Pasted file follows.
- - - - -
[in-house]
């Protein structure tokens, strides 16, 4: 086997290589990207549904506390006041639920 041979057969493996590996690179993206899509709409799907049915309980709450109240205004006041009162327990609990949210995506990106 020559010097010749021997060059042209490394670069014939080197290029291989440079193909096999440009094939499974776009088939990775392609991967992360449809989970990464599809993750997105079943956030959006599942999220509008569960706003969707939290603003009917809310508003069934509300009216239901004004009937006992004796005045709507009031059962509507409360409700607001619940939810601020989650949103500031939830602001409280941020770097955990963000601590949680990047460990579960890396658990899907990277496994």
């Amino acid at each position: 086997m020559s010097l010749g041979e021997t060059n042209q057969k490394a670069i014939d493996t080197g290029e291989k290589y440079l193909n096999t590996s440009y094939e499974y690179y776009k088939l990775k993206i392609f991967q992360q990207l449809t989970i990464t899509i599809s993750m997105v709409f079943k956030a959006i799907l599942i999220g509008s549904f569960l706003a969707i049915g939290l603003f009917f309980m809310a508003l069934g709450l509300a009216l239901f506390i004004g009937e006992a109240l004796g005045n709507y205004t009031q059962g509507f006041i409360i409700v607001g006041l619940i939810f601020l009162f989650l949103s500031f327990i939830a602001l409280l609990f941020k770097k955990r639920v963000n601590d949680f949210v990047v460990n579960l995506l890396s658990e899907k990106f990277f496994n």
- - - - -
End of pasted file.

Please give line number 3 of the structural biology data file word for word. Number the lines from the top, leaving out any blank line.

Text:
């Amino acid at each position: 086997m020559s010097l010749g041979e021997t060059n042209q057969k490394a670069i014939d493996t080197g290029e291989k290589y440079l193909n096999t590996s440009y094939e499974y690179y776009k088939l990775k993206i392609f991967q992360q990207l449809t989970i990464t899509i599809s993750m997105v709409f079943k956030a959006i799907l599942i999220g509008s549904f569960l706003a969707i049915g939290l603003f009917f309980m809310a508003l069934g709450l509300a009216l239901f506390i004004g009937e006992a109240l004796g005045n709507y205004t009031q059962g509507f006041i409360i409700v607001g006041l619940i939810f601020l009162f989650l949103s500031f327990i939830a602001l409280l609990f941020k770097k955990r639920v963000n601590d949680f949210v990047v460990n579960l995506l890396s658990e899907k990106f990277f496994n």